2) the church must offer some sort of hope in those situations, some actualization of their dream, some fulfillment of their need or desire, or at the very least, recognition.

I think the Church often does a pretty good job of the first one – at churches we can “hook” people with food, community, events, etc.  But I think we struggle with the second one.  How do we do it?

We can give people good programs, kid’s ministry, choir, elder activities, and such.  But that’s not the hope of the church.

The Church achieves the second one by recognizing and stating that there is brokenness in the world, and that God recognized that, too, and came to Earth and lived and died among us.  The hope the Church must offer is that the one who created everything realizes what we humans are going through and cares.  That’s the hope we have.  I think we struggle in sharing our hope, sometimes.

(As a personal aside, I have been sitting here for two hours now trying to come up with a longer explanation, one that started with the church and explored that and then moved on to God and Jesus and the Holy Spirit.  But finally it has clicked in my mind today that the Church and God cannot be separated in that sentence, for God works through the Church to make God known, and the Church only exists because of God.  And so the two must be in the same sentence, not separated by paragraphs of my babbling.)

And if the hope that God cares what’s going on to us doesn’t work with people, we can offer people the hope that we do care, and that we will walk alongside them, continually showing them we believe God cares, and let the Spirit work in their lives along the way.

If we can show people that we, in the Church, recognize that we know people are constantly searching and can’t find the panacea for their troubles – eventually we can point them to God, who understands even better than we ever will.

The gospel message – that God loves us and came and died and rose so we can be in relationship with God – gives us lasting hope.  This message acknowledges that what we experience now is not perfect, but that there is hope in an imperfect world.

In order to catch people’s attention, we have to pay attention to them.  We have to learn what they find important, and what their hopes are for these things.  And then we have to recognize that the world isn’t perfect, and speak our hope in Jesus into their lives.

(I tried to make it more complicated than that with hundreds of extra words of babbling.  I don’t think it is.)

There it is – the top seven things I took from the conference.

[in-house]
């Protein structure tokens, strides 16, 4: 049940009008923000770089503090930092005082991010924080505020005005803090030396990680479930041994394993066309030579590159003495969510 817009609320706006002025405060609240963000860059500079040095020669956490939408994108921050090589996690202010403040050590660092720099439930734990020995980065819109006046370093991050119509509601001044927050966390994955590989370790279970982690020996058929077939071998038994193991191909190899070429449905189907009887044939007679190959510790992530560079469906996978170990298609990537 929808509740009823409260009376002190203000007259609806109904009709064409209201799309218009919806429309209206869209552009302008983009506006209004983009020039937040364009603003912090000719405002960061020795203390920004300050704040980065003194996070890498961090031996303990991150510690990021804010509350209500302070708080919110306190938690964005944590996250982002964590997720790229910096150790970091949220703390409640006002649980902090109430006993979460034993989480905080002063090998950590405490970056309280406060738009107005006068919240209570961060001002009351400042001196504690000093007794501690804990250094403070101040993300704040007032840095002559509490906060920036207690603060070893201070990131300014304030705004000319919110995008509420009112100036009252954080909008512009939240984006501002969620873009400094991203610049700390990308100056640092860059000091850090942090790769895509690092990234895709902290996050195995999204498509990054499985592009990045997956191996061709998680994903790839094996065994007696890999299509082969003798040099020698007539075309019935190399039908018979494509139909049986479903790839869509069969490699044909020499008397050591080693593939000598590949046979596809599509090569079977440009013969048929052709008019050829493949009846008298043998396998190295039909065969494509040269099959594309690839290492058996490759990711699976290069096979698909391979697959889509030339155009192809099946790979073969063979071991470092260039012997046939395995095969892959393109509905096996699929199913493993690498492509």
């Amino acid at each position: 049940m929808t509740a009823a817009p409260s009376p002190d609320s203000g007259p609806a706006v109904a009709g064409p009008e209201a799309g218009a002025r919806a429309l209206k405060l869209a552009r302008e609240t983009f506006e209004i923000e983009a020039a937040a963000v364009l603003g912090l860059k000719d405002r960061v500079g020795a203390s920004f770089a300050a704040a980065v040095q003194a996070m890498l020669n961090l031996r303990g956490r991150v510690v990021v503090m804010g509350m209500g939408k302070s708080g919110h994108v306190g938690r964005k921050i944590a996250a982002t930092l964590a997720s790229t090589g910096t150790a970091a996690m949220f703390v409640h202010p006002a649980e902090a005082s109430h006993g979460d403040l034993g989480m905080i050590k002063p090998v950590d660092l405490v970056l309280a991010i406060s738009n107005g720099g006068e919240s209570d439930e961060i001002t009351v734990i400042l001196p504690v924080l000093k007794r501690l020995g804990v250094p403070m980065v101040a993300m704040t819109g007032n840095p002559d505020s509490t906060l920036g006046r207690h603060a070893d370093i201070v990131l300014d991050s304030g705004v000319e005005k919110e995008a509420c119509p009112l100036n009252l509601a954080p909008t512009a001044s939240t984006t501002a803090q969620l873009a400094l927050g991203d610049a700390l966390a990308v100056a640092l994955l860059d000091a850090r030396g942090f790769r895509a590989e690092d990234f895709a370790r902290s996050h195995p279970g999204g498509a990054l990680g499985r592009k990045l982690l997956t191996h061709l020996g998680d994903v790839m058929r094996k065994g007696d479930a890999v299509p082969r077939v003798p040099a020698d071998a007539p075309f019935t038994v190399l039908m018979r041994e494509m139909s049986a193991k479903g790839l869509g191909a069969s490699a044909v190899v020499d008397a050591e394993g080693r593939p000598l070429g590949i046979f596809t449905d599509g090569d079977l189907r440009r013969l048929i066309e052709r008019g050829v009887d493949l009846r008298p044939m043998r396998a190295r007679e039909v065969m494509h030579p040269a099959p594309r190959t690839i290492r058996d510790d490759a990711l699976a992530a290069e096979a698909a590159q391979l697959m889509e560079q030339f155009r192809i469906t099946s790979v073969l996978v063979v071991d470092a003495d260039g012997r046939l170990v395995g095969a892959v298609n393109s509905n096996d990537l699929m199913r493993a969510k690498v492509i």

I’m in the midst of looking at the names and descriptions of God, descriptions of people, and action words used in the songs at the conference.  Preaching doesn’t just happen in the sermon, but in all aspects of worship and daily life.  How we portray God in songs shows a lot about theology, and it sometimes delivers messages a whole lot easier than a preacher speaking for 10, 25, or 40 minutes.  So I’m diving into that – I’ll report as soon as I’ve finished.


Battle of the Dialects

So, the impetus for tonight’s post is that I’m staying awake until I fall asleep. I tried to be sleepy about an hour ago, but it just didn’t take. So, here I am on my couch at 11:30pm with my husband all tucked away in bed trying to think of things that I can do until I (hopefully) fall asleep at some point tonight. It occurred to me that I haven’t’ posted my list of things about Africa for the week. Here we go. This week will be a lesson on words.

1) Words. You don’t realize how different a dialect of the same language is until everybody else where you are understands what a robot is and you are left nodding your head pretending that you, too, see mechanical humans wandering the streets directing traffic. Later you will find out that a robot is a stoplight. Why didn’t you say that in the first place?

2) Just now. If I told you something was going to happen “just now” or that I was going to see you “just now”, people in America would assume that I was standing right in front of them and we were having a conversation. Not so here. Here, the phrase “see you just now” could mean that you will see said person anytime from 10 minutes from then to a reunion at the pearly gates, postmortem.

3) There are also many British-isms including the beloved nappies, not diapers; prams, not strollers; boot, not trunk and many other favorites of the British Isles.

4) Bakki (I htink I spelled that right). It’s a pick-up truck and it is pronounced “Bucky”, like the badger.

5) Flapjacks. You may say that you know what these are. You may even say that you know what a crumpet is. But, did you know that crumpets are pancakes and pancakes are crepes and crepes are flapjacks. but flapjacks are not pancakes, they are crepes, which is to say that they are pancakes. Confused yet? Me too.

6) Sometimes the accents are so thick that you actually think they are actually speaking a different language to you. So, you say something brilliant like, “I’m sorry, I don’t speak German, could you say that in English” and they will respond with “I was speaking English, I was introducing myself. That’s my name” And then you feel ridiculous for the rest of the day. Not that that has happened yet…